Power generation specialist Cummins has partnered with Ceres Power to deliver a fuel cell built to specifications of the US Department of Energy.

Ceres Power will get $2.6 million for assisting on a $4.9 million project, which aims to develop a 5kW cell powered by solid oxide.

Ceres Steel Cell
Ceres Steel Cage

Solid work

A Solid Oxide Fuel Cell (SOFC) features a solid ceramic electrolyte material and produces electricity directly from oxidizing a fuel, such as natural gas or biogas. It can help achieve high efficiency, long-term energy stability and low emissions at a relatively low cost - but high operating temperatures can cause a slow start up, and for the product to wear out.

California-based Bloom Energy has proved the most successful at bringing SOFC tech to the data center, signing up Google, eBay, Equinix, NTT, CenturyLink and Verizon as customers. But, after raising more than a billion dollars to commercialize the work done by founder and CEO K.R. Sridhar for NASA, the last of the cleantech unicorns has seen its valuation drop significantly.

We shared our concerns on the business last year, and in March private equity firm GSV Capital Corp sold its stake in the company at a loss, calling it “dead money.”

But Bloom has soldiered on, with the ES5 Energy Server promising 65 percent efficiency, a jump up from the first version’s 48 percent. The new system will be installed at the Apple Campus 2 next year.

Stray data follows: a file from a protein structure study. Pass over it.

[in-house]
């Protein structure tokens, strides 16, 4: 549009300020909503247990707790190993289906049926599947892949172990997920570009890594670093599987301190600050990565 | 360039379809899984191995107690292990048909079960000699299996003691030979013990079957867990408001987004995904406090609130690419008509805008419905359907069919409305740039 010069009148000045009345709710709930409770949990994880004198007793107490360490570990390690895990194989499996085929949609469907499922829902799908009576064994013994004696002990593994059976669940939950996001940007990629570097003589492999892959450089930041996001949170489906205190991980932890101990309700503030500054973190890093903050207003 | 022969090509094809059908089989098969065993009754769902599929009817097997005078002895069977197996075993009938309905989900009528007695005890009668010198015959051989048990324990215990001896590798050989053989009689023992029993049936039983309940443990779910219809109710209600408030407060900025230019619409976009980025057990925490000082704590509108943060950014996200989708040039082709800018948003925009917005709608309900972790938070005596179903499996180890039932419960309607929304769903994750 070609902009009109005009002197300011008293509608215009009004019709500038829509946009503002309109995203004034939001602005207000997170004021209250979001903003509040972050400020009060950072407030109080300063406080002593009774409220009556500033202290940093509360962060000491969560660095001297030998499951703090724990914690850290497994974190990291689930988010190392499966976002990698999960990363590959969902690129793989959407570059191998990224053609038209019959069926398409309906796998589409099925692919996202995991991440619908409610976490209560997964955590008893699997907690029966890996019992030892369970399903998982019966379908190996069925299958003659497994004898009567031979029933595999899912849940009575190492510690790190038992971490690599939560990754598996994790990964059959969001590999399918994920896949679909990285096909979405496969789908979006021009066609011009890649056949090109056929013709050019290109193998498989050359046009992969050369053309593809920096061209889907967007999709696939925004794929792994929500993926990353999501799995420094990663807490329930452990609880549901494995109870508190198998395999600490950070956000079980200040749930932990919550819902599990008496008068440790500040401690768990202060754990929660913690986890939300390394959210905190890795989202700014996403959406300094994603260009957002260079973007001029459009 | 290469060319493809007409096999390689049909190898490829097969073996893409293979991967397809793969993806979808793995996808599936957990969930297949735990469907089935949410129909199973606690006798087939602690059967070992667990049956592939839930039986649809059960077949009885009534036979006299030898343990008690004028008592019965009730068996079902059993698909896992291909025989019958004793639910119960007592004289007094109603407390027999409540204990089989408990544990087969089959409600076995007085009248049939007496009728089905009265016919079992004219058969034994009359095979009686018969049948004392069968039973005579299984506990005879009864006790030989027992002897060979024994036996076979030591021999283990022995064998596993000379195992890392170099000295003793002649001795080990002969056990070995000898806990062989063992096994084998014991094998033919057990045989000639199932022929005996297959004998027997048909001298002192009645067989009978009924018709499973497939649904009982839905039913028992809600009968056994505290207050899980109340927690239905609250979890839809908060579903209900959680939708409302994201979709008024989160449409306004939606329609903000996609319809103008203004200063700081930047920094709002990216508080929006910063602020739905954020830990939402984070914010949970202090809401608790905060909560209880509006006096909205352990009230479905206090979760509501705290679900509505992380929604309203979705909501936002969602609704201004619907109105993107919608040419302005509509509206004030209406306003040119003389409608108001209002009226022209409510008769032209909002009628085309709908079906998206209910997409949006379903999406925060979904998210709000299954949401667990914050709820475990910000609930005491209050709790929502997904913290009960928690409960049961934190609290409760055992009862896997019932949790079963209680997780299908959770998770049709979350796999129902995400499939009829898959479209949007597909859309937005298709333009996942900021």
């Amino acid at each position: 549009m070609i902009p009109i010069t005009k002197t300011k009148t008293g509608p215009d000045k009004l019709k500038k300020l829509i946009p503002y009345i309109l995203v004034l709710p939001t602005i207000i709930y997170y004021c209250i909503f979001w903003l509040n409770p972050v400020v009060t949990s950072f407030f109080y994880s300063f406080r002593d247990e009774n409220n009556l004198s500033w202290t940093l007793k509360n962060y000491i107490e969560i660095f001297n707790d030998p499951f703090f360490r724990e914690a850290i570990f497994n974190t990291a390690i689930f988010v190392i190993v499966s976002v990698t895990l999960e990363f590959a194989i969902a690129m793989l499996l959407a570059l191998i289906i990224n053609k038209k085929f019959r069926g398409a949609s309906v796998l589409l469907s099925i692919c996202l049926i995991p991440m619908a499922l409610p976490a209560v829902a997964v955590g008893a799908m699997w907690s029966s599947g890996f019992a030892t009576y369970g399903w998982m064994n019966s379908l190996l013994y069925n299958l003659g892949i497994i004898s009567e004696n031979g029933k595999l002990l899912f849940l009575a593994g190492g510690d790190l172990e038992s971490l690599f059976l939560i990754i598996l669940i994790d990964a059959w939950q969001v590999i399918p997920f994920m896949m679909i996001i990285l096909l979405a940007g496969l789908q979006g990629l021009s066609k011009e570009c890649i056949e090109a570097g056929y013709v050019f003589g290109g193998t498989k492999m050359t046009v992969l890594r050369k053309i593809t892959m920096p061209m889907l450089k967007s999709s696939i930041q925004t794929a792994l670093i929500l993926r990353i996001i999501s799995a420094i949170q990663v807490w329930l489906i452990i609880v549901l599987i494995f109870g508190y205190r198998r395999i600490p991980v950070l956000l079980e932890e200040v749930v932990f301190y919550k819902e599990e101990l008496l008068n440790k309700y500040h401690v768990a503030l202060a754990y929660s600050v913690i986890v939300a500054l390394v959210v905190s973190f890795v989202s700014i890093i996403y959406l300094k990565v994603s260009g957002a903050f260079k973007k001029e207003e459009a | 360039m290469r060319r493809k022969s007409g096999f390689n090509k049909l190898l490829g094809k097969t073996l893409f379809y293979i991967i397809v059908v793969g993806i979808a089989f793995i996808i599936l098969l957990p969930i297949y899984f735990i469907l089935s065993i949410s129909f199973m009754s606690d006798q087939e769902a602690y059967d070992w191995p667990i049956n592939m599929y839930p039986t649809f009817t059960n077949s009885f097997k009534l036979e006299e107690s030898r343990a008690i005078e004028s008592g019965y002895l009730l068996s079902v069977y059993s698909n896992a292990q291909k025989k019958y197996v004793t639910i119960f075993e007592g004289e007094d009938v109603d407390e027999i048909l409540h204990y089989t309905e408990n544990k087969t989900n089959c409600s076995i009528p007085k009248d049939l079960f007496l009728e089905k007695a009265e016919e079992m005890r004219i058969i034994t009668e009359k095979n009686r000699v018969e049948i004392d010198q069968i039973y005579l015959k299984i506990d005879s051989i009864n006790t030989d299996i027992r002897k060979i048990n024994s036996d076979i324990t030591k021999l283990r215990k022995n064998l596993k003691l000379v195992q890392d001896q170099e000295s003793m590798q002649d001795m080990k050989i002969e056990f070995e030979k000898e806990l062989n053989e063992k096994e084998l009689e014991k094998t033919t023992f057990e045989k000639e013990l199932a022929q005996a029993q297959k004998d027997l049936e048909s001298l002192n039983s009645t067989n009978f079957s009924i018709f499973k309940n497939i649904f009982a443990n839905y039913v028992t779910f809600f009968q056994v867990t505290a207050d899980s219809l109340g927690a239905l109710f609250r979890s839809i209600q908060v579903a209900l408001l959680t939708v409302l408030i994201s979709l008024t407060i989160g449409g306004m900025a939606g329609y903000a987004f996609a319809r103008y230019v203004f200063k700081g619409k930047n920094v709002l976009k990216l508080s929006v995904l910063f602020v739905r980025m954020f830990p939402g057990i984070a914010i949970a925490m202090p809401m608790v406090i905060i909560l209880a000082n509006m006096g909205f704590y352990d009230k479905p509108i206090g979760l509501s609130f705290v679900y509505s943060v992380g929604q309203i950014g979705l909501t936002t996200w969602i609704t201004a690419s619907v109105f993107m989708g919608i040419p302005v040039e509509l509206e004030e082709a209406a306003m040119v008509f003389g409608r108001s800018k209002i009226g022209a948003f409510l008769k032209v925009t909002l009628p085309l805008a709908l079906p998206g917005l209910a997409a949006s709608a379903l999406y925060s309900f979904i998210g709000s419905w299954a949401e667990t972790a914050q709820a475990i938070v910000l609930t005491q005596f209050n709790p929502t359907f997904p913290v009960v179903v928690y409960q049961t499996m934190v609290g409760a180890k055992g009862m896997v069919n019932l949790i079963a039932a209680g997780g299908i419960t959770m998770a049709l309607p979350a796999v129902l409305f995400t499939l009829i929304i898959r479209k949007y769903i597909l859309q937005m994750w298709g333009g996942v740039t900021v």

The Department of Energy project, meanwhile, is targeting 60 percent efficiency, and will be scalable to meet multiple distributed power applications up to 100kW. The product aims to target the data center market first, and will rely on Ceres’ Steel Cell technology. 

If everything goes as planned, the product could cut current overall data center costs by more than 20 percent and reduce their carbon footprint by up to 49 percent.

Ceres CEO Phil Caldwell said: “This is a very exciting opportunity for Ceres Power to work with Cummins and the US DoE to address the rapidly growing market for cleaner distributed power for data centres and other commercial applications and strengthens our relationships in North America, a key market for our Steel Cell technology.”

Wayne Eckerle, Cummins VP of corporate research and technology, added: “We are looking forward to working with Ceres Power, UConn, and PNNL to develop and ultimately commercialize this technology that can reduce costs for data centers and other potential customers while helping improve our environment.

“This is another example of technological collaboration that is a win for our companies, a win for our customers and a win for the environment.”

Cummins has experience in the market, having been awarded a $20-$75 million contract in 2001 to work on SOFC technology.